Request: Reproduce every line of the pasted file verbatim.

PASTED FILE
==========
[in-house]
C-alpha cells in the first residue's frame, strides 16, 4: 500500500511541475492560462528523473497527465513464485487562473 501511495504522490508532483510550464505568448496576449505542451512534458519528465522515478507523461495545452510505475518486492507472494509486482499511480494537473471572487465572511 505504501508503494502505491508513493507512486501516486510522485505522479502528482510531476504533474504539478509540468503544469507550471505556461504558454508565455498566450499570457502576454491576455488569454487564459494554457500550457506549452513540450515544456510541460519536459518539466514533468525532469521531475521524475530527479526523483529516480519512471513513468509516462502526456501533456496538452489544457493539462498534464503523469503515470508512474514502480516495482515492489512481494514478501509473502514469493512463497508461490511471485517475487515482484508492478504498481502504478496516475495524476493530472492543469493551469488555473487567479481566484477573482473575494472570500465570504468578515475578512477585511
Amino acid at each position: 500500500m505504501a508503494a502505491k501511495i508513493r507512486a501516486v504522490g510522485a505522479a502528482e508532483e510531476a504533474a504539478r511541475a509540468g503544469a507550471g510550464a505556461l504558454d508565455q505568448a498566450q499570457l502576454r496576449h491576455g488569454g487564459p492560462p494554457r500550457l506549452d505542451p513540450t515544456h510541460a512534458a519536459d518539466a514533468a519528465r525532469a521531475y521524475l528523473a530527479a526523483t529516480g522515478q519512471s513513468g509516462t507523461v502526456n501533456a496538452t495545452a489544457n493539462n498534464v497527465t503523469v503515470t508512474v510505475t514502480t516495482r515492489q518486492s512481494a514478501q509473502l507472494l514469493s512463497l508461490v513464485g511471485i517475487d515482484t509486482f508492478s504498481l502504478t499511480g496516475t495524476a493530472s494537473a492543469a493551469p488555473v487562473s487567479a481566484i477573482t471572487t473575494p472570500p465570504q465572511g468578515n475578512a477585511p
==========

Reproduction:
[in-house]
C-alpha cells in the first residue's frame, strides 16, 4: 500500500511541475492560462528523473497527465513464485487562473 501511495504522490508532483510550464505568448496576449505542451512534458519528465522515478507523461495545452510505475518486492507472494509486482499511480494537473471572487465572511 505504501508503494502505491508513493507512486501516486510522485505522479502528482510531476504533474504539478509540468503544469507550471505556461504558454508565455498566450499570457502576454491576455488569454487564459494554457500550457506549452513540450515544456510541460519536459518539466514533468525532469521531475521524475530527479526523483529516480519512471513513468509516462502526456501533456496538452489544457493539462498534464503523469503515470508512474514502480516495482515492489512481494514478501509473502514469493512463497508461490511471485517475487515482484508492478504498481502504478496516475495524476493530472492543469493551469488555473487567479481566484477573482473575494472570500465570504468578515475578512477585511
Amino acid at each position: 500500500m505504501a508503494a502505491k501511495i508513493r507512486a501516486v504522490g510522485a505522479a502528482e508532483e510531476a504533474a504539478r511541475a509540468g503544469a507550471g510550464a505556461l504558454d508565455q505568448a498566450q499570457l502576454r496576449h491576455g488569454g487564459p492560462p494554457r500550457l506549452d505542451p513540450t515544456h510541460a512534458a519536459d518539466a514533468a519528465r525532469a521531475y521524475l528523473a530527479a526523483t529516480g522515478q519512471s513513468g509516462t507523461v502526456n501533456a496538452t495545452a489544457n493539462n498534464v497527465t503523469v503515470t508512474v510505475t514502480t516495482r515492489q518486492s512481494a514478501q509473502l507472494l514469493s512463497l508461490v513464485g511471485i517475487d515482484t509486482f508492478s504498481l502504478t499511480g496516475t495524476a493530472s494537473a492543469a493551469p488555473v487562473s487567479a481566484i477573482t471572487t473575494p472570500p465570504q465572511g468578515n475578512a477585511p